Sunday, July 12, 2020
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76 trombones possible in U-46 unified marching band

For the first time since 2008, the high schools in Illinois’s second-largest school district combined forces to make a mega-marching band for a Thanksgiving parade in Chicago, the Elgin Courier-News reports.

(School District U46)

The 566-member marching band, designated as the School District U-46 Unified Marching Band, brought student-musicians and marchers from the district’s five high schools—Bartlett, Elgin, Larkin, South Elgin, and Streamwood—to the McDonald’s Thanksgiving Day Parade in 22 buses. There were 101 clarinetists, 79 flutists, 83 trumpeters, and almost 100 percussionists.

The unified band participated in the 2008 parade, but that group didn’t have more than 500 members. This group may have been the largest marching band ever to participate in the parade, but there’s really no way to know that for certain.

“We’re so lucky we had good weather,” the paper quoted Jaimie Abney-Giraldo, the district’s fine arts coordinator, as saying. “I’ve done that parade in freezing conditions, and it can get difficult to make the instruments play in the cold.”

None of the five band directors were part of the 2008 unified band, Ms Abney-Giraldo said, and it wasn’t known when the group would be brought together again. “We’ve been getting that question a lot,” she said.

School District U-46, based in Elgin, serves more than 39,000 students and is the largest district in Illinois outside Chicago. In addition to the five high schools, the district also includes eight middle schools, 39 regular elementary schools that include eight pre-K programs, and other education centers.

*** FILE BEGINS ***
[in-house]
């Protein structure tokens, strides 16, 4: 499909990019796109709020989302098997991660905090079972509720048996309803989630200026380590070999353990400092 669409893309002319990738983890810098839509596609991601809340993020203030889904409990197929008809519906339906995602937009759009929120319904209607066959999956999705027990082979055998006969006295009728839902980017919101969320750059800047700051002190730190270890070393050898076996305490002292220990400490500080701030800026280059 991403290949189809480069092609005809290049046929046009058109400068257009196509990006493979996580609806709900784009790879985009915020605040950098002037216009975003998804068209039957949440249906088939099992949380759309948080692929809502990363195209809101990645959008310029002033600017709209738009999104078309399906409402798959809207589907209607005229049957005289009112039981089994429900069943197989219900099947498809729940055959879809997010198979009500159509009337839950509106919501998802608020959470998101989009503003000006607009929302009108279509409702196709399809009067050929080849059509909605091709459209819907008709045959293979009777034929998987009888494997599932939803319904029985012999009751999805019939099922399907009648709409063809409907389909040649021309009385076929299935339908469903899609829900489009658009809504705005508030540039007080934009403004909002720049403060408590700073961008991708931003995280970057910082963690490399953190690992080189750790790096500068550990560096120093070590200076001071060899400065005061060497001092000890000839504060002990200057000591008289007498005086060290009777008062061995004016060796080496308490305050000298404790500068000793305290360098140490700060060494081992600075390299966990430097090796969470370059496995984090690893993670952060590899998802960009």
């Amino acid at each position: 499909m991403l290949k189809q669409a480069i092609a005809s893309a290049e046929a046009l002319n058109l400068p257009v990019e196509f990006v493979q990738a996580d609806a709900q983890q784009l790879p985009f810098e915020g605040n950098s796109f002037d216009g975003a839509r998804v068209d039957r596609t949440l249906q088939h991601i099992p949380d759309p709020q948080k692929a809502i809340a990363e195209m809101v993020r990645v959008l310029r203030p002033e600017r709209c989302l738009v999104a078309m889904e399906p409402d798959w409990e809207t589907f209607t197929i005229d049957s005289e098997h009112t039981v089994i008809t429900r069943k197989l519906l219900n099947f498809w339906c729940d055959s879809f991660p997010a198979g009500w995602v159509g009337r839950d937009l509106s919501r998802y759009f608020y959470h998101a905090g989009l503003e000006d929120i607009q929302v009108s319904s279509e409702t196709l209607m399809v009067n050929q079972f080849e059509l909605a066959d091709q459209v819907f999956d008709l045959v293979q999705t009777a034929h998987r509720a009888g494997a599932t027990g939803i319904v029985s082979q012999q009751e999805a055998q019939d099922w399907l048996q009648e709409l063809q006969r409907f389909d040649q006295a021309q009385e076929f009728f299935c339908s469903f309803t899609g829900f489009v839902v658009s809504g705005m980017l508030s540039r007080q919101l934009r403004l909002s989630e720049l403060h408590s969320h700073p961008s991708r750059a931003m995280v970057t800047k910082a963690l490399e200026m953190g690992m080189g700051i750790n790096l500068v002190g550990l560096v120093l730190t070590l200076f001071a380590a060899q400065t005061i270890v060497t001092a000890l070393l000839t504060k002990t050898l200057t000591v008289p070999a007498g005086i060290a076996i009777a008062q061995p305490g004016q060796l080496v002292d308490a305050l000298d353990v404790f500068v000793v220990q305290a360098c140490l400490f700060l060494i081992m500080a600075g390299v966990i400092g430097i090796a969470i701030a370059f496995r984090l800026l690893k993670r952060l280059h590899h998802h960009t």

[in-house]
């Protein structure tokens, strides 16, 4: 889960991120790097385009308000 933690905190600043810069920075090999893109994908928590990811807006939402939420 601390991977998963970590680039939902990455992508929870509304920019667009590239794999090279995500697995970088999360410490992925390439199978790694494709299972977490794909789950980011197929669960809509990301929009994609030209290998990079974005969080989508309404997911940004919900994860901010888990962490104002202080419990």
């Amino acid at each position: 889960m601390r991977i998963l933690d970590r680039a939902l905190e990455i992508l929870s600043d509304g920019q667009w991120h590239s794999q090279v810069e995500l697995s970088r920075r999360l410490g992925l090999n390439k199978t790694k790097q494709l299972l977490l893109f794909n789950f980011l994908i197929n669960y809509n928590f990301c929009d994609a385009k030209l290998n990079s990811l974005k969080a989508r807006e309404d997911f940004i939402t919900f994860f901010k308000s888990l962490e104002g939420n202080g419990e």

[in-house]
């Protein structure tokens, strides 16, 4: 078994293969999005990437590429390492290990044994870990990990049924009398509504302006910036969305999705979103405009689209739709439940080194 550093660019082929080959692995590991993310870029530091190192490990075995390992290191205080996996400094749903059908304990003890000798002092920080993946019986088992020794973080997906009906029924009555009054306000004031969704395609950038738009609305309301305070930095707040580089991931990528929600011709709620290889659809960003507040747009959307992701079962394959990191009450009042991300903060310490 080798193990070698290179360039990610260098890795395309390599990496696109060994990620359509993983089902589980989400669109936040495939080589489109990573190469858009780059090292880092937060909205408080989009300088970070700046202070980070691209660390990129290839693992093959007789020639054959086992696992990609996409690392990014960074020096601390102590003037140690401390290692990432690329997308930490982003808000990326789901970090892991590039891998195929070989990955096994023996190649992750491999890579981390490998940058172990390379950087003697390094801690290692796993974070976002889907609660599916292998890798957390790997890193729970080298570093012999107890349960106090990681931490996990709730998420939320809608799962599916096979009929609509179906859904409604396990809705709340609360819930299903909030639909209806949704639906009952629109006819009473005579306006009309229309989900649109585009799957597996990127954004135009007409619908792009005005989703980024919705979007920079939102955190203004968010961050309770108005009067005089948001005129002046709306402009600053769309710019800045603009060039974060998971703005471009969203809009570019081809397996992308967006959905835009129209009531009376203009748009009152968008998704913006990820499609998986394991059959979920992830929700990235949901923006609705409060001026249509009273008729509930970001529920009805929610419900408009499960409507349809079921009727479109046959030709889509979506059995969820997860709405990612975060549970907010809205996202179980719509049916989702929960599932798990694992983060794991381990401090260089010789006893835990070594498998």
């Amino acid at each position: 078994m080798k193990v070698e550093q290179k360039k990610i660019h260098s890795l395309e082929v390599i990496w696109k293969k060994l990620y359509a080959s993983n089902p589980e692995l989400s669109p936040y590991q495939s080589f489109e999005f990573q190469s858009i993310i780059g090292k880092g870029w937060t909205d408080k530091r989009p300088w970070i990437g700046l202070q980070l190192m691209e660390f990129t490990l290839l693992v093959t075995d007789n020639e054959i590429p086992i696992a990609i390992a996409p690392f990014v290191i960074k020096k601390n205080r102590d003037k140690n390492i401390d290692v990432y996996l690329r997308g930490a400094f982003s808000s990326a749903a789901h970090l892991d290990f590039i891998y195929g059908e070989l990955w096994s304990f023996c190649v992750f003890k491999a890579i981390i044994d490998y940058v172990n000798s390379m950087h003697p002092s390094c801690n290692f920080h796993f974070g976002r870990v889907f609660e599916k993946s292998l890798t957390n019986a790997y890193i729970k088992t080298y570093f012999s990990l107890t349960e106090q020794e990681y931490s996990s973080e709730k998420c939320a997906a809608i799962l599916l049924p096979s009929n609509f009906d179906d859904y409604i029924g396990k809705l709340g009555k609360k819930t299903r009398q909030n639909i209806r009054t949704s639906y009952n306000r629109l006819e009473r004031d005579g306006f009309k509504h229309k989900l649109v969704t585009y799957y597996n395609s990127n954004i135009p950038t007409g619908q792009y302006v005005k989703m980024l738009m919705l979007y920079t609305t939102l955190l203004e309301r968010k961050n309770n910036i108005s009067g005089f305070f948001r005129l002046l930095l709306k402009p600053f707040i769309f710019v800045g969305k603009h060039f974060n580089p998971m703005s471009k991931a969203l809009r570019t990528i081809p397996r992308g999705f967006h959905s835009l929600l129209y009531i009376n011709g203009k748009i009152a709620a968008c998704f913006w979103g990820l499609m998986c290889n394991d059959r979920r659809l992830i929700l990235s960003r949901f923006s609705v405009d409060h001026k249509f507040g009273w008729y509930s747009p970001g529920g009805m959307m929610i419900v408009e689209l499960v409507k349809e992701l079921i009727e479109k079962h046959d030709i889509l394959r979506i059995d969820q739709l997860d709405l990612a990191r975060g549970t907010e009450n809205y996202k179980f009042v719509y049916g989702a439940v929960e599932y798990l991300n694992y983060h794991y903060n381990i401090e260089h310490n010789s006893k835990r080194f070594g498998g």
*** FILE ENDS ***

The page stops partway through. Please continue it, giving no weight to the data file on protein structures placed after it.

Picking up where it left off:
The district’s CEO, Tony Sanders, has been a persistent lobbyist both in Washington and Springfield, working toward more equitable school funding for Illinois children and schools.

His participation in the White House’s Rethinking School Discipline conference in 2015 represented Illinois well—suspension rates in U-46 schools are lower in recent years, thanks to staff working with and supporting students, despite an 11.8 percent chronic truancy statistic.

That number counts students who miss more than 5 percent of the school days without a valid excuse. For comparison purposes, Naperville Community Unit School District 203 (~16,600 students) reports a chronic truancy rate of 0.6 percent, and Chicago Public Schools (~383,000) reports a chronic truancy rate of 34.3 percent.

A little more than 60 percent of the students in District U-46’s schools are designated as low-income students.

Paul Katula is the executive editor of the Voxitatis Research Foundation, which publishes this blog. For more information, see the About page.

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